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A fire was once within my brain;
And in my head a dull, dull pain;
And fiendish faces, one, two, three,
Hung at my breast, and pulled at me ;
But then there came a sight of joy :
It came at once to do me good;
I waked, and saw my little Boy,
My little Boy of flesh and blood;
Oh joy for me that sight to see!
For he was here, and only he.
Suck, little Babe, oh suck again!
It cools my blood; it cools my brain;
Thy lips I feel them, Baby! they
Draw from my heart the pain away.
Oh! press me with thy little hand;
It loosens something at my chest ;
About that tight and deadly band
I feel thy little fingers prest.
The breeze I see is in the tree;
It comes to cool my Babe and me.
Oh! love me, love me, little Boy!
Thou art thy Mother's only joy;
And do not dread the waves below,
When o'er the sea-rock's edge we go;
The high crag cannot work me harm,
Nor leaping torrents when they howl;
The Babe I carry on my arm,
He saves for me my precious soul;
Then happy lie, for blest am I;
Without me my sweet Babe would die.
Then do not fear, my Boy! for thee
Bold as a lion will I be;
And I will always be thy guide,
Through hollow snows and rivers wide.
I'll build an Indian bower; I know
The leaves that make the softest bed:
And, if from me thou wilt not go,
But still be true till I am dead,
My pretty thing! then thou shalt sing
As merry as the birds in spring.
Thy Father cares not for my breast, 'Tis thine, sweet Baby, there to rest; 'Tis all thine own! - and, if its hue
Be changed, that was so fair to view, 'Tis fair enough for thee, my dove! My beauty, little Child, is flown, But thou wilt live with me in love; And what if my poor cheek be brown? 'Tis well for me, thou canst not see How pale and wan it else would be.
Dread not their taunts, my little Life;
I am thy Father's wedded Wife;
And underneath the spreading tree
We two will live in honesty.
If his sweet Boy he could forsake,
With me he never would have stayed:
From him no harm my Babe can take,
But he, poor Man! is wretched made;
And every day we two will pray
For him that's gone and far away.
I'll teach my Boy the sweetest things;
I'll teach him how the owlet sings.
My little Babe! thy lips are still,
And thou hast almost sucked thy fill.
Where art thou gone, my own dear Child?
What wicked looks are those I see?
Alas! alas! that look so wild,
It never, never came from me:
If thou art mad, my pretty Lad,
Then I must be for ever sad.
"Oh! smile on me, my little lamb!
For I thy own dear Mother am.
My love for thee has well been tried:
I've sought thy Father far and wide.
I know the poisons of the shade,
I know the earth-nuts fit for food;
Then, pretty dear, be not afraid;
We'll find thy father in the wood.
Now laugh and be gay, to the woods away!
And there, my babe, we'll live for aye."
RESOLUTION AND INDEPENDENCE.
THERE was a roaring in the wind all night;
The rain came heavily and fell in floods;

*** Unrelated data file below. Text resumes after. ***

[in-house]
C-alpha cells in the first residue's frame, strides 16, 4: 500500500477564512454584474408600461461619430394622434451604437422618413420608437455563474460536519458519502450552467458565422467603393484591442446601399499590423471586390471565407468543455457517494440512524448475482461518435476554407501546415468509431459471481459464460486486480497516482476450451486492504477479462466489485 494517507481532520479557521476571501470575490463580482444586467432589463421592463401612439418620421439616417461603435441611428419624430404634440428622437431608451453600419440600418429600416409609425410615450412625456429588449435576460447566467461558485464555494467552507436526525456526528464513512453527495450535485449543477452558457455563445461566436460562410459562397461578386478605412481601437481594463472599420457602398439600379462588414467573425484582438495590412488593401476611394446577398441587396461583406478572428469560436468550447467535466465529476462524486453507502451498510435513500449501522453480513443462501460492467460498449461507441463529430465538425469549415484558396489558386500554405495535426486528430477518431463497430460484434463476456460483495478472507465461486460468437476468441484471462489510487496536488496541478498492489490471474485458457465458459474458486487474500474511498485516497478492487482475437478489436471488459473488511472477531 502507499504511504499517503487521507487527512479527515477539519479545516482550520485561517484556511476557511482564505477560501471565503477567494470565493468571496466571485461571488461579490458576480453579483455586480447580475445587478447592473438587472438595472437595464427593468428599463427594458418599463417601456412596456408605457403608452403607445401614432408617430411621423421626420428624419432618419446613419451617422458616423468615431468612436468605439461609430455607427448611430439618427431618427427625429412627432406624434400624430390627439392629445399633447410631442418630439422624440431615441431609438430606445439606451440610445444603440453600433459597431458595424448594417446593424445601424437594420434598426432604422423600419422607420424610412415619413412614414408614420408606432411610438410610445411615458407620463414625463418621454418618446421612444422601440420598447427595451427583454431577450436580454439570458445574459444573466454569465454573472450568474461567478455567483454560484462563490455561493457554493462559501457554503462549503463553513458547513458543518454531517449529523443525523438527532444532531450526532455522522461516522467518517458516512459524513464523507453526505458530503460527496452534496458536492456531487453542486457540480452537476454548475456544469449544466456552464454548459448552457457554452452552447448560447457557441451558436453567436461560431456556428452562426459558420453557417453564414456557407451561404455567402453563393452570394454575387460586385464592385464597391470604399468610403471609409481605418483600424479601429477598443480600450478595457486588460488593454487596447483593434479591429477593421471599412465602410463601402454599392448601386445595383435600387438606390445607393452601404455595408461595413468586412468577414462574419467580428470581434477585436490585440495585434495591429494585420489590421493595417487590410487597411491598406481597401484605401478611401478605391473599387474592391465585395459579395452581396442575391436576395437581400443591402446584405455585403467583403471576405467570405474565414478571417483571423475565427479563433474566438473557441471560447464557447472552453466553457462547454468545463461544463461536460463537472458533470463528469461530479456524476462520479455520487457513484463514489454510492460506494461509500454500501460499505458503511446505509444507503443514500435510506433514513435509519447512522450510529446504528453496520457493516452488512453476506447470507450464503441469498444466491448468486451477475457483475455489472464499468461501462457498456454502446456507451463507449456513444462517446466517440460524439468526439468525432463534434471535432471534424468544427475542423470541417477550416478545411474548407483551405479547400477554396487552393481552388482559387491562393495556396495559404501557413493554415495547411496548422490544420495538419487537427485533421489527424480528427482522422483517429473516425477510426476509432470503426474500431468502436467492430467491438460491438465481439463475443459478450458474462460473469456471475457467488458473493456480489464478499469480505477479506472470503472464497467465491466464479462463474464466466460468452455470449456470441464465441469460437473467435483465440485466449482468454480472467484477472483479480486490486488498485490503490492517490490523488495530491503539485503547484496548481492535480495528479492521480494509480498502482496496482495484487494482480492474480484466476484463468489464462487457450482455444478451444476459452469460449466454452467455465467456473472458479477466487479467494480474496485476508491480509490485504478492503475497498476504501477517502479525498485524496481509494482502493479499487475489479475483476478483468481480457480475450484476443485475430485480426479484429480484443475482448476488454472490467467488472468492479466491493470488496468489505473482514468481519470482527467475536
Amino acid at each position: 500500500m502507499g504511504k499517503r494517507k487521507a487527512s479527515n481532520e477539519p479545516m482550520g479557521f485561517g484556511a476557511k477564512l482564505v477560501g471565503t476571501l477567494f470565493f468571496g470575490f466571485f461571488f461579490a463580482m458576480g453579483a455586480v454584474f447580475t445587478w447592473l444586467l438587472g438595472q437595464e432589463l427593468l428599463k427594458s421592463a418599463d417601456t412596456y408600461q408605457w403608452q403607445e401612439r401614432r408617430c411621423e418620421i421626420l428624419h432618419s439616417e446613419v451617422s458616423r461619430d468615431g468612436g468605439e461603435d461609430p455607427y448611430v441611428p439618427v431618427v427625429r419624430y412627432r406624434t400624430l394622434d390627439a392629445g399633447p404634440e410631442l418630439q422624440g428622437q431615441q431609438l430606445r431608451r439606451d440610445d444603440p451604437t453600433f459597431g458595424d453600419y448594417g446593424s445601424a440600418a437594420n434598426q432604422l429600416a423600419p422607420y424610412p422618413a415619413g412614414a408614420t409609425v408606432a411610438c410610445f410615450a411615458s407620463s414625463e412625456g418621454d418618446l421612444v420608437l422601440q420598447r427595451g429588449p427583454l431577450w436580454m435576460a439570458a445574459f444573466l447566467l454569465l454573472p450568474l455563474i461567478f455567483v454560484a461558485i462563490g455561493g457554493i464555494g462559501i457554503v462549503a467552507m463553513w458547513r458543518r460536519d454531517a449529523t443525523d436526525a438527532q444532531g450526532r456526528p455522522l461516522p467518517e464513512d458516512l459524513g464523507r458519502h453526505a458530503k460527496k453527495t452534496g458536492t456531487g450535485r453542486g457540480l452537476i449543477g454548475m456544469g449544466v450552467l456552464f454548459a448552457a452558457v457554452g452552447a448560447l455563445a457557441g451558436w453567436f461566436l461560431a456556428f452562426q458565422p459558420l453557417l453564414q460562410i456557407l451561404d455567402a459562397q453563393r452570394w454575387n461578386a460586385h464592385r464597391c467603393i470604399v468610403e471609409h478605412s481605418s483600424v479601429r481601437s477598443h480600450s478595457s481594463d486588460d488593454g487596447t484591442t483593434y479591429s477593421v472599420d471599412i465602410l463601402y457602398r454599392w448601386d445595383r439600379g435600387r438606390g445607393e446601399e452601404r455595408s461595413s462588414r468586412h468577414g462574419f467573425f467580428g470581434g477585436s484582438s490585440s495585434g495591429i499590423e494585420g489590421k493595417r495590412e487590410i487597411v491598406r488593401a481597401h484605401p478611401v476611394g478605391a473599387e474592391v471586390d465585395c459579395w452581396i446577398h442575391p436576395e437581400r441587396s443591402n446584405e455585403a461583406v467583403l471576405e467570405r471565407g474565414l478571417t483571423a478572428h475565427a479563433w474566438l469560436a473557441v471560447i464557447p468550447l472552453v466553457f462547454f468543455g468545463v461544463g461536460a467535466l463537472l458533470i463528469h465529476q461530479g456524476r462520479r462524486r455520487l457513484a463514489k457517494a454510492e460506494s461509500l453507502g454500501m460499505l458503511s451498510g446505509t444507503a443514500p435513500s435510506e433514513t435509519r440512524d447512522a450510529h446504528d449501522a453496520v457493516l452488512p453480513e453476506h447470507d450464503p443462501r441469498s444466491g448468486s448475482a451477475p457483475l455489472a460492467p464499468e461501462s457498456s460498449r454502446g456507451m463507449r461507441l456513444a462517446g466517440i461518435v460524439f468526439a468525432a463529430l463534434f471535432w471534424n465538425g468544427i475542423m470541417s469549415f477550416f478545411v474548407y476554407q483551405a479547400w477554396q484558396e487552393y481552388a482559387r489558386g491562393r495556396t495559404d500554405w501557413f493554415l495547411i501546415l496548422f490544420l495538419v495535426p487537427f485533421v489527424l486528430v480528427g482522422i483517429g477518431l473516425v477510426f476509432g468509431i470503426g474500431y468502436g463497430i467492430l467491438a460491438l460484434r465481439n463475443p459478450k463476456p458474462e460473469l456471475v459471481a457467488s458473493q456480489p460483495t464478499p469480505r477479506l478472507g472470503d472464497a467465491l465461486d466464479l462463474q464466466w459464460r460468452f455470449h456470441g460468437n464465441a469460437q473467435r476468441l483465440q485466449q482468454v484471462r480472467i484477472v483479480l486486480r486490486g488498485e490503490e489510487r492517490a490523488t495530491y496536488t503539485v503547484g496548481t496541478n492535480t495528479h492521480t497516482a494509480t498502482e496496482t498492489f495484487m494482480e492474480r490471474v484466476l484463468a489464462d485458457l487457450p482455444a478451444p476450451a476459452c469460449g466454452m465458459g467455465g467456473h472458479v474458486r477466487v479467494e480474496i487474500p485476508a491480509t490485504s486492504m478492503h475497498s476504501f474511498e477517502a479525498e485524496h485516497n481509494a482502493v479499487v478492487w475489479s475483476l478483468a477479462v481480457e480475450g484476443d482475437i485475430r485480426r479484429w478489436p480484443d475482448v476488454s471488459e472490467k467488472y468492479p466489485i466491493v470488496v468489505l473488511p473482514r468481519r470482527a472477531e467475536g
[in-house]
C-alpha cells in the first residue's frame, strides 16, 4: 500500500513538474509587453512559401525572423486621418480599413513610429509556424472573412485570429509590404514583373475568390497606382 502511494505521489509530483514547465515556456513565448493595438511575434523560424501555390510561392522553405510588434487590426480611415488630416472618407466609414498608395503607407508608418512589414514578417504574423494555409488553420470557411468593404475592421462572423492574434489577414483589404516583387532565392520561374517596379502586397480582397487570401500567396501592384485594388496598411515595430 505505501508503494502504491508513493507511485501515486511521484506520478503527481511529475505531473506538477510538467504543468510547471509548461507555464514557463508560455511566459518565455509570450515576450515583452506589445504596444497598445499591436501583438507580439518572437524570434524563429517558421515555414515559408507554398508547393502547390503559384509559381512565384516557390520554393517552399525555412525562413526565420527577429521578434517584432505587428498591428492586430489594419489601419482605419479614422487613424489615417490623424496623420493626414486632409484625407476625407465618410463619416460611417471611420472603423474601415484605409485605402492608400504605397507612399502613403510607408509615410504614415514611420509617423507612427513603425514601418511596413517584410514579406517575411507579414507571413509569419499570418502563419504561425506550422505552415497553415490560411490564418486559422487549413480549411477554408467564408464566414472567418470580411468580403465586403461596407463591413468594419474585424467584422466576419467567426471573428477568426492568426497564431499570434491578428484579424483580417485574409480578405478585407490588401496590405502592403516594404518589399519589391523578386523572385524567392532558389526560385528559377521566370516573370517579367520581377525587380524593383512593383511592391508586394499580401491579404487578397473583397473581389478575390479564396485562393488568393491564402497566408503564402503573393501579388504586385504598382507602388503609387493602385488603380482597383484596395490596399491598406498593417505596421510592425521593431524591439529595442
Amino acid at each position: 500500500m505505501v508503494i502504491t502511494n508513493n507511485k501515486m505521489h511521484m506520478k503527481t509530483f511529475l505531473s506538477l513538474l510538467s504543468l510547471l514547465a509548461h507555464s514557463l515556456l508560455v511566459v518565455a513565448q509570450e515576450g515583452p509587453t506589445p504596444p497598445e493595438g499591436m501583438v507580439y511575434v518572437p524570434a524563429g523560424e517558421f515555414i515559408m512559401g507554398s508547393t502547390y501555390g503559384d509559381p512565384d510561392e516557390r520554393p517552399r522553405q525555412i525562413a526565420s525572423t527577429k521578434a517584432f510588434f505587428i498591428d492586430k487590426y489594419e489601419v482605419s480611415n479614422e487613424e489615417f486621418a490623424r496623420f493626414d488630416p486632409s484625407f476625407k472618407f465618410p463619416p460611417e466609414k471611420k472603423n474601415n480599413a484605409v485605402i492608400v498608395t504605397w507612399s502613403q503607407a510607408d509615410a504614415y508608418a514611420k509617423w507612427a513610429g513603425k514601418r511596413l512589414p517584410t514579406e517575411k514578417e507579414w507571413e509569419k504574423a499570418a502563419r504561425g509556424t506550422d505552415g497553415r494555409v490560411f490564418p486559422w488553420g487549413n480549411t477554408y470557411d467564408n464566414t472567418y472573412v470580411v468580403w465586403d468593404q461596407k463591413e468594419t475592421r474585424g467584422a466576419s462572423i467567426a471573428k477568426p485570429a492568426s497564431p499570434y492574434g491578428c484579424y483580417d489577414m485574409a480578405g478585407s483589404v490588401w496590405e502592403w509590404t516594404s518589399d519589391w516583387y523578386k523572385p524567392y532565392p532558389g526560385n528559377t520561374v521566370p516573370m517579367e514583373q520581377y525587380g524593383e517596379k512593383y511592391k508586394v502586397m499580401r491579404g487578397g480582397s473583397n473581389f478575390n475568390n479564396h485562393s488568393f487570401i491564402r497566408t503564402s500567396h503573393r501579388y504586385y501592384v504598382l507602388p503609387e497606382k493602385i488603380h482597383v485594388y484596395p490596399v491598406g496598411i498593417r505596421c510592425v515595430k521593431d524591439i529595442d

But now the sun is rising calm and bright;
The birds are singing in the distant woods;
Over his own sweet voice the Stock-dove broods;
The Jay makes answer as the Magpie chatters;
And all the air is filled with pleasant noise of waters.
All things that love the sun are out of doors;
The sky rejoices in the morning's birth;
The grass is bright with rain-drops;
The Hare is running races in her mirth;
And with her feet she from the plashy earth
Raises a mist; that, glittering in the sun,
Runs with her all the way, wherever she doth run.
I was a Traveller then upon the moor;
I saw the Hare that raced about with joy;
I heard the woods and distant waters roar;
Or heard them not, as happy as a Boy:
The pleasant season did my heart employ:
My old remembrances went from me wholly;
And all the ways of men, so vain and melancholy!
But, as it sometimes chanceth, from the might
Of joy in minds that can no further go,
As high as we have mounted in delight
In our dejection do we sink as low,
To me that morning did it happen so;
And fears and fancies thick upon me came;
Dim sadness and blind thoughts, I knew not, nor
I heard the Sky-lark warbling in the sky;
And I bethought me of the playful Hare:
Even such a happy Child of earth am I;
Even as these blissful Creatures do I fare;
Far from the world I walk, and from all care;
But there may come another day to me—
Solitude, pain of heart, distress, and poverty.
My whole life I have lived in pleasant thought,
As if life's business were a summer mood;
As if all needful things would come unsought
To genial faith, still rich in genial good;
But how can He expect that others should
Build for him, sow for him, and at his call
Love him, who for himself will take no heed at all?
I thought of Chatterton, the marvellous Boy,
The sleepless Soul that perished in his pride;
Of Him who walked in glory and in joy
Following his plough, along the mountain-side :
By our own spirits are we deified:
We Poets in our youth begin in gladness;
But thereof comes in the end despondency and madness.
Now, whether it were by peculiar grace,
A leading from above, a something given,
Yet it befel, that, in this lonely place,
When I with these untoward thoughts had striven,
Beside a Pool bare to the eye of Heaven
I saw a Man before me unawares:
The oldest Man he seemed that ever wore grey hairs.
As a huge Stone is sometimes seen to lie
Couched on the bald top of an eminence;
Wonder to all who do the same espy,
By what means it could thither come, and whence;
So that it seems a thing endued with sense:
Like a Sea-beast crawled forth, that on a shelf
Of rock or sand reposeth, there to sun itself;